Aphasia is a speech and language disorder, which is caused by damage to the brain, often as a result of having a stroke. People with aphasia can struggle to speak or to understand spoken language, but also can have difficulties with reading, writing or using numbers.
Of the over 150,000 people who have a stroke each year, around a third (33%) will also...Read more
Blood pressure differences between each arm can signal an increased risk of dying of heart disease, even in healthy people, a new large-scale study has found.
The study, led by University of Exeter Medical School and supported by PenCLAHRC, took blood pressure measurements in both arms of more than 3,000 people in Scotland and demonstrated the importance of routinely measuring blood pressure in both arms.
Up to now, such research has mainly focussed on people who have already encountered heart disease or hypertension. Now, the new research, funded also by the Royal College of General Practitioners and the South West GP Trust,...Read more
A PenCLAHRC-supported study has found that young people who self-harm only seek emergency hospital care as a last resort due to a deep sense of shame and unworthiness.
The research, published in the British Journal of Psychiatry, shows that young people who self-harm avoid Accident and Emergency departments wherever possible. They say they have received punitive treatment from staff, and these experiences perpetuate a cycle of shame, avoidance and further self-harm.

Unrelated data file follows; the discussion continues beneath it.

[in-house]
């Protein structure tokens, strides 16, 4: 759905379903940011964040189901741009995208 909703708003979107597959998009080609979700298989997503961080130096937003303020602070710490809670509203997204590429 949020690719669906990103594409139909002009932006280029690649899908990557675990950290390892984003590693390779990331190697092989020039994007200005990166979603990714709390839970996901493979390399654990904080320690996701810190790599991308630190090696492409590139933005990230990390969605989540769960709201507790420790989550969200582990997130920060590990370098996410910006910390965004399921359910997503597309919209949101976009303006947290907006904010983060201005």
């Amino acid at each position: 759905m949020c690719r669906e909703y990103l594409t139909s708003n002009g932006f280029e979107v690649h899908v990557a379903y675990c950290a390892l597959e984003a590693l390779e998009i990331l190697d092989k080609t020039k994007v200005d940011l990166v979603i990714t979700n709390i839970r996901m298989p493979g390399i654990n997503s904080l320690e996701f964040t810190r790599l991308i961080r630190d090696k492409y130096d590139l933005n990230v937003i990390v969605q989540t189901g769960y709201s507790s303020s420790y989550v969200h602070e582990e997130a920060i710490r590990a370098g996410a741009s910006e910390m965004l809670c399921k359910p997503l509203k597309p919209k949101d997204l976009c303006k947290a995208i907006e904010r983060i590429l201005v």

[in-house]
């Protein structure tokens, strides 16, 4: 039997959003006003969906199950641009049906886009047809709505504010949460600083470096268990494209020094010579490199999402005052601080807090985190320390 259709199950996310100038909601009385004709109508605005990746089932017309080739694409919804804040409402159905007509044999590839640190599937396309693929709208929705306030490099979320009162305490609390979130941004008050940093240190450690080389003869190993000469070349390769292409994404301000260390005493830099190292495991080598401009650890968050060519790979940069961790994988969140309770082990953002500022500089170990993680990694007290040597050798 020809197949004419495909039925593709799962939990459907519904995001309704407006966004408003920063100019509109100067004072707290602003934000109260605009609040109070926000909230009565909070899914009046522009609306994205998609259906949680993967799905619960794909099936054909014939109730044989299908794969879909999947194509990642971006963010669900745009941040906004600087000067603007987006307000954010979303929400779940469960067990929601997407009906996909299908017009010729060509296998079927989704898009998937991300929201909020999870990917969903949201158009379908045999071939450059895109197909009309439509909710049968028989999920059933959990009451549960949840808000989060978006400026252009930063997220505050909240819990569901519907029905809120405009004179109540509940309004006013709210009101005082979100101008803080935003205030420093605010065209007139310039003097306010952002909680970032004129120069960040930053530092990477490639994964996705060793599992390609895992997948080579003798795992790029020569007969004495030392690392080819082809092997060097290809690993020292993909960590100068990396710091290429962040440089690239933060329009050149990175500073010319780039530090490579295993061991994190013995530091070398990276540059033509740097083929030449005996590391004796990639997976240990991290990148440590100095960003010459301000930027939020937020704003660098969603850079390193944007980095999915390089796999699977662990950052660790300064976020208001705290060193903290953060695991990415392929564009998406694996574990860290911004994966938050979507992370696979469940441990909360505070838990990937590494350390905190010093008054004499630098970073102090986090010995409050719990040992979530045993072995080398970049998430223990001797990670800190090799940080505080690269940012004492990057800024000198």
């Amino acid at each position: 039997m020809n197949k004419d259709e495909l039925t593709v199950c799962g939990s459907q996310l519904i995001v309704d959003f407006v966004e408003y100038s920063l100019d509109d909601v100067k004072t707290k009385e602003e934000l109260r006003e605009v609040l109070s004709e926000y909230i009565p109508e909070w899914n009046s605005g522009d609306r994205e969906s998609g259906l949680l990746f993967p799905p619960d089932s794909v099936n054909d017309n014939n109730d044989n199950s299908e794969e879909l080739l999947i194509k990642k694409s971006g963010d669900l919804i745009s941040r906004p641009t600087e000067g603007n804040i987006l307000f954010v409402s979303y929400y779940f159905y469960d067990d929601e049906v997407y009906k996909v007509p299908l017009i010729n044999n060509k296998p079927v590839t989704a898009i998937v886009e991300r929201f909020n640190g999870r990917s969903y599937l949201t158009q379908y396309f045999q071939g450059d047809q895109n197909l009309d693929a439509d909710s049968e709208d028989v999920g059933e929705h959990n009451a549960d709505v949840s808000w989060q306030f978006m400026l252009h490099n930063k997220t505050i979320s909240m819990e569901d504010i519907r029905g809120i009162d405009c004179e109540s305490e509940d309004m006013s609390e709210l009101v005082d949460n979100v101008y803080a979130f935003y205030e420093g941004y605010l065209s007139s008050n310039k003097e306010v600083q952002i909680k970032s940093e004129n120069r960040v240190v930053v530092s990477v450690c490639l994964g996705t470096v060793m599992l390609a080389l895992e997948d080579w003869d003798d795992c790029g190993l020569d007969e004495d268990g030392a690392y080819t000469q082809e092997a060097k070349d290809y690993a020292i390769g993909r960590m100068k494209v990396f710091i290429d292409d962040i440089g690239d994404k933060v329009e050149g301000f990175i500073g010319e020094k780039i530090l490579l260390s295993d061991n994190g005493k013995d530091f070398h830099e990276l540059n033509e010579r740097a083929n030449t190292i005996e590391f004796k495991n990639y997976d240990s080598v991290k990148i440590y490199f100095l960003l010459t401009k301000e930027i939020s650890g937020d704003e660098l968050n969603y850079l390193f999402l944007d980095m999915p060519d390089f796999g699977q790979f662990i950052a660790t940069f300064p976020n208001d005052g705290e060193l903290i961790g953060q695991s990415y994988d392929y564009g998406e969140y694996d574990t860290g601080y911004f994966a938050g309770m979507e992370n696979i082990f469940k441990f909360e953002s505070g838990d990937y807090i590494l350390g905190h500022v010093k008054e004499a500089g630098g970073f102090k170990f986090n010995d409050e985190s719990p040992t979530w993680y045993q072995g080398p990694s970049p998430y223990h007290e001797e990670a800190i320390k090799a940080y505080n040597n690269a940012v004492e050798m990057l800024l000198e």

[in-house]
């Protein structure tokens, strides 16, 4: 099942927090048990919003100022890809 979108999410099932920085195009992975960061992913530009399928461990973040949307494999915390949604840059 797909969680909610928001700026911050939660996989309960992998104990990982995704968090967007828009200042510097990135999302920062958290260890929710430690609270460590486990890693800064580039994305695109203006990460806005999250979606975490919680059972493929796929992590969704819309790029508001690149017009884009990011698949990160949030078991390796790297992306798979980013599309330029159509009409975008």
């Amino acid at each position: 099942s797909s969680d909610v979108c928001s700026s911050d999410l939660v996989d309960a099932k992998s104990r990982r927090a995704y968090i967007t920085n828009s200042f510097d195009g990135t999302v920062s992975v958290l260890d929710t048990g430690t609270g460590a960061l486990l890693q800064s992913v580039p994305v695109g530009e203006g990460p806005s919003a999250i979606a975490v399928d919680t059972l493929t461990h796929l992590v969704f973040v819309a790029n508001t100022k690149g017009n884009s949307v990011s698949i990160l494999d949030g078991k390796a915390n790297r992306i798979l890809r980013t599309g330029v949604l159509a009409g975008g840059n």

Dr Christabel Owens and co-authors Lorraine Hansford, Professor Tamsin Ford, and Dr Siobhan Sharkey, found that young people who self-harm visit A&E only when their injuries are too serious to manage...Read more
Chest pain, which could suggest a heart attack, is the most common cause of emergency hospital admissions in the UK, accounting for six per cent of all attendances to the Emergency Department. If the signs of heart attacks are missed the consequences for patients could be fatal, resulting in pressure for medical practitioners to make an accurate diagnosis.
However, fewer than 35 per cent of patients with chest pain are diagnosed with a heart attack, which means that a significant number of patients - almost two-thirds – may not need to be admitted to hospital.
High sensitivity troponin is a test which...Read more